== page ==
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LEFT: Scott Davis and Andy Brunson won $200 for winning the University of Illinois Players Cup men’s golf division. They shot a total of 173 in the championship flight. RIGHT: In the senior division, Joe Hines and Barry Young, who combined for a score of 178, took home top honors and $200.

The Players Cup champions take center stage

Scott Davis and Andy Brunson won $200 for winning the University of Illinois Players Cup men’s golf division. They shot a total of 173 in the championship flight. In the senior division, Joe Hines and Barry Young, who combined for a score of 178, took home top honors and $200.



Salen named Councilor of Distinction

The North American Interfraternity Conference presented Todd Salen, advisor to the Phi Kappa Psi Chapter at the University of Illinois, with the Advisor Distinction Award.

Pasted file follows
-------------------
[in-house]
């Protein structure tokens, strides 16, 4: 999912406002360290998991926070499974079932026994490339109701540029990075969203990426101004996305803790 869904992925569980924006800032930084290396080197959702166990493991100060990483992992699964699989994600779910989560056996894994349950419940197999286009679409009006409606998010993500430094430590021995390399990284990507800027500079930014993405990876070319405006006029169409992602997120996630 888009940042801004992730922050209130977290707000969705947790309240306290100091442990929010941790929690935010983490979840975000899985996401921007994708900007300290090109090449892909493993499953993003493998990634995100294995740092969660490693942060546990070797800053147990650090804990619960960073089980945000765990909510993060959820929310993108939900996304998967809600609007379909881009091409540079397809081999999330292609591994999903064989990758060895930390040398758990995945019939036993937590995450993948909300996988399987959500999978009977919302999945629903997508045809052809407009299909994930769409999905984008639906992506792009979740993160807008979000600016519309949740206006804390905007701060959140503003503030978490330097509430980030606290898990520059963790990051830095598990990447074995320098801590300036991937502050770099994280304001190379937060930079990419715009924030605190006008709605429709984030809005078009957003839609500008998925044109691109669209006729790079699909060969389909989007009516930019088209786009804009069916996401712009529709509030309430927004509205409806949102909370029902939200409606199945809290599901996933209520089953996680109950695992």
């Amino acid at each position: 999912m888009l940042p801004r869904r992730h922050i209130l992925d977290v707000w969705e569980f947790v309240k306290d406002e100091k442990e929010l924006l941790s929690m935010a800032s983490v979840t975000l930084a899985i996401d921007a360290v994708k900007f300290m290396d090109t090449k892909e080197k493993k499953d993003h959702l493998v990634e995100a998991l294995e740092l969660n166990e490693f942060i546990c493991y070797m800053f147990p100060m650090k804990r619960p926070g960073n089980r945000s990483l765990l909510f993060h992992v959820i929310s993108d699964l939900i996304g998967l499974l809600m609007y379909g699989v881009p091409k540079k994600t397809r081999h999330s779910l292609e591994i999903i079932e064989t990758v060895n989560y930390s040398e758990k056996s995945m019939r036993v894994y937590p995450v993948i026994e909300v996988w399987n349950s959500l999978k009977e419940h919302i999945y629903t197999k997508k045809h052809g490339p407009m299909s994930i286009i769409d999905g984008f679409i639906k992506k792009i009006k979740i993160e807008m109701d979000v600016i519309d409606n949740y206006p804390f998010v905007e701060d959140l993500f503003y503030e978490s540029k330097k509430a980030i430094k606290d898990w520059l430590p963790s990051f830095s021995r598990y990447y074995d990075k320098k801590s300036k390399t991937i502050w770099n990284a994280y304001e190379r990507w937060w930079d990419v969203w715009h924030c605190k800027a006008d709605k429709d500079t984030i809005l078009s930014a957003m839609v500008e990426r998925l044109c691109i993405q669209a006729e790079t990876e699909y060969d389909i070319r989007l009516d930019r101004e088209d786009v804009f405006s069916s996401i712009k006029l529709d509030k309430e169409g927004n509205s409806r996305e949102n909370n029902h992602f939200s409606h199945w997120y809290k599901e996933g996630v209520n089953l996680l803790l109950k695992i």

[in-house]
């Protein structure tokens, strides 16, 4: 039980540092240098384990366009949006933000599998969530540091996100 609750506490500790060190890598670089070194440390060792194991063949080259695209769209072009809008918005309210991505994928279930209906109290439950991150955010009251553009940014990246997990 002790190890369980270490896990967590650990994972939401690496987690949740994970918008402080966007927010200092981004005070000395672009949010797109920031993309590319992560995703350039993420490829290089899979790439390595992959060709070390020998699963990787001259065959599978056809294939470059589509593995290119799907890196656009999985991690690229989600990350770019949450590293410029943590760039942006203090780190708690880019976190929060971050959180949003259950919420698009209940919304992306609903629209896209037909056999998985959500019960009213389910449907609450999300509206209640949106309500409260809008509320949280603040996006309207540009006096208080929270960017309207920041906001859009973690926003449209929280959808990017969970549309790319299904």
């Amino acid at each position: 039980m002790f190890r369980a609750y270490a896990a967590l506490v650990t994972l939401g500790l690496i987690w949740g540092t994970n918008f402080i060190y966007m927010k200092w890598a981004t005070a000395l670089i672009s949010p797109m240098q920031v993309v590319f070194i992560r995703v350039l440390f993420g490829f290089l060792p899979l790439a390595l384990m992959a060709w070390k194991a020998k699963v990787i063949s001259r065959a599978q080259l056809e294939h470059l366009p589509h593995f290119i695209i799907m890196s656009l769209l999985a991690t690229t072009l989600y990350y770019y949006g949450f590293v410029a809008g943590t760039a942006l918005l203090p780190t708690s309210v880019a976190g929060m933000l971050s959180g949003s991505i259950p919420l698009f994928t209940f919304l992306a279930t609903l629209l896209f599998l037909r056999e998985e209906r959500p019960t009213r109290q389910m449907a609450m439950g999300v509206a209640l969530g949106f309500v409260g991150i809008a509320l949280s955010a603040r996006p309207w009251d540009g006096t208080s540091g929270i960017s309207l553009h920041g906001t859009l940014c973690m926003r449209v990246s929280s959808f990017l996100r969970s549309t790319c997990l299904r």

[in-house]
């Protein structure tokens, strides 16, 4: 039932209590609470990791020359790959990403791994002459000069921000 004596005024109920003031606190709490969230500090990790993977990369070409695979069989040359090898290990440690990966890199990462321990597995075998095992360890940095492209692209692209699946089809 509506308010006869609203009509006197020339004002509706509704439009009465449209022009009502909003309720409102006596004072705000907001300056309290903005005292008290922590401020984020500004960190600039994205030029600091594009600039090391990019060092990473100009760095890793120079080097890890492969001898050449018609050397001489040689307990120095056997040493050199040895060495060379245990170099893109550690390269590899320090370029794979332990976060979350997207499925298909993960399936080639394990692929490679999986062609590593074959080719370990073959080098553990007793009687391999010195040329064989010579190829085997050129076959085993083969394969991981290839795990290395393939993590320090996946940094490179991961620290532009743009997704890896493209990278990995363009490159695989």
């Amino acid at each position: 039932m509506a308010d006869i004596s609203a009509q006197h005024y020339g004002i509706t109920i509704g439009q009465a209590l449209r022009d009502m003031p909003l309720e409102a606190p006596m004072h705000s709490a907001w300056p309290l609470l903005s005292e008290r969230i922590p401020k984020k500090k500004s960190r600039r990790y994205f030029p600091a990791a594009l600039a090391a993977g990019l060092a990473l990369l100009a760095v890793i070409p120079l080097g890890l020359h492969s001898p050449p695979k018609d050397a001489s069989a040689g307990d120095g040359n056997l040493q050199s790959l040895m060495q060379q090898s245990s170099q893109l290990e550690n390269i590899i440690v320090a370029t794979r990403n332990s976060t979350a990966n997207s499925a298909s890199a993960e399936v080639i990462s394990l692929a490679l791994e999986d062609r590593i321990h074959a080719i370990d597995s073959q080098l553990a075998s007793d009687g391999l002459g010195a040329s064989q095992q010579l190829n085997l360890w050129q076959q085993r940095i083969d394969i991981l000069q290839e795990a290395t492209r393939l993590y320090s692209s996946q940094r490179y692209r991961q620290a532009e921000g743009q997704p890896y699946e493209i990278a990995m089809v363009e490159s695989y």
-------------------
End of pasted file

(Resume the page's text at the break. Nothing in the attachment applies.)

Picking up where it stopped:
Over the past three decades, Salen has been instrumental in the development of the men of the fraternity.

Present and available in times of turmoil, when it comes to managing risk management issues, assisting with accountability and supporting difficult conversations, Salen’s dedication as a Chapter Advisor is not went unnoticed, according to Jerry A. Davis, chairman of the Interfraternity Conference scholarship committee.

It does what it can to improve the experience of other organizations as well.

“As an active mentor, staying in touch with alumni, and as a volunteer facilitator for countless Phi Psi and University of Illinois programs, he has had a lasting impact on individuals, Phi Kappa Psi and the campus community,” Davis said.